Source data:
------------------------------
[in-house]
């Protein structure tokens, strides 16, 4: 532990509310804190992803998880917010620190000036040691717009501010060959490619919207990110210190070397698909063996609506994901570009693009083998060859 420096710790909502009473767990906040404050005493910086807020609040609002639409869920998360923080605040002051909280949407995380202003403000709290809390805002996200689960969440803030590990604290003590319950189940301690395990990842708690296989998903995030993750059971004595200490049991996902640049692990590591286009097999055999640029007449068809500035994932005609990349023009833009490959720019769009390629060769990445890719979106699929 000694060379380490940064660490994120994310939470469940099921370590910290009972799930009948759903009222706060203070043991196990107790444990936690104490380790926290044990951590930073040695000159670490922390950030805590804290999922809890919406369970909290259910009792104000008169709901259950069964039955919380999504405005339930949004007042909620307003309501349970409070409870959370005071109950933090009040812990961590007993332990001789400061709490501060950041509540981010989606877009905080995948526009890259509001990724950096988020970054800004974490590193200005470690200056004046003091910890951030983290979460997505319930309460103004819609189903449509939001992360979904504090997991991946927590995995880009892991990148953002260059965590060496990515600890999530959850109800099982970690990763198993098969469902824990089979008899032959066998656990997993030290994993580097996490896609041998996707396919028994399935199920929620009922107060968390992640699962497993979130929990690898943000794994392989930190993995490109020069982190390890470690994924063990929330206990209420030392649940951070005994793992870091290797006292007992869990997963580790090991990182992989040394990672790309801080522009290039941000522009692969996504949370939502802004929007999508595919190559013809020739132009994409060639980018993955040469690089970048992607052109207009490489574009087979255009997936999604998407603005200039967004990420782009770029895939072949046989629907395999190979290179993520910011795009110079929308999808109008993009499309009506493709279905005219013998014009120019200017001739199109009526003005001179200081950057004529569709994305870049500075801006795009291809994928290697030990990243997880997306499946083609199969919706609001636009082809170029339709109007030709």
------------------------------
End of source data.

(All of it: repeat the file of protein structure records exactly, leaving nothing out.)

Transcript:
[in-house]
């Protein structure tokens, strides 16, 4: 532990509310804190992803998880917010620190000036040691717009501010060959490619919207990110210190070397698909063996609506994901570009693009083998060859 420096710790909502009473767990906040404050005493910086807020609040609002639409869920998360923080605040002051909280949407995380202003403000709290809390805002996200689960969440803030590990604290003590319950189940301690395990990842708690296989998903995030993750059971004595200490049991996902640049692990590591286009097999055999640029007449068809500035994932005609990349023009833009490959720019769009390629060769990445890719979106699929 000694060379380490940064660490994120994310939470469940099921370590910290009972799930009948759903009222706060203070043991196990107790444990936690104490380790926290044990951590930073040695000159670490922390950030805590804290999922809890919406369970909290259910009792104000008169709901259950069964039955919380999504405005339930949004007042909620307003309501349970409070409870959370005071109950933090009040812990961590007993332990001789400061709490501060950041509540981010989606877009905080995948526009890259509001990724950096988020970054800004974490590193200005470690200056004046003091910890951030983290979460997505319930309460103004819609189903449509939001992360979904504090997991991946927590995995880009892991990148953002260059965590060496990515600890999530959850109800099982970690990763198993098969469902824990089979008899032959066998656990997993030290994993580097996490896609041998996707396919028994399935199920929620009922107060968390992640699962497993979130929990690898943000794994392989930190993995490109020069982190390890470690994924063990929330206990209420030392649940951070005994793992870091290797006292007992869990997963580790090991990182992989040394990672790309801080522009290039941000522009692969996504949370939502802004929007999508595919190559013809020739132009994409060639980018993955040469690089970048992607052109207009490489574009087979255009997936999604998407603005200039967004990420782009770029895939072949046989629907395999190979290179993520910011795009110079929308999808109008993009499309009506493709279905005219013998014009120019200017001739199109009526003005001179200081950057004529569709994305870049500075801006795009291809994928290697030990990243997880997306499946083609199969919706609001636009082809170029339709109007030709």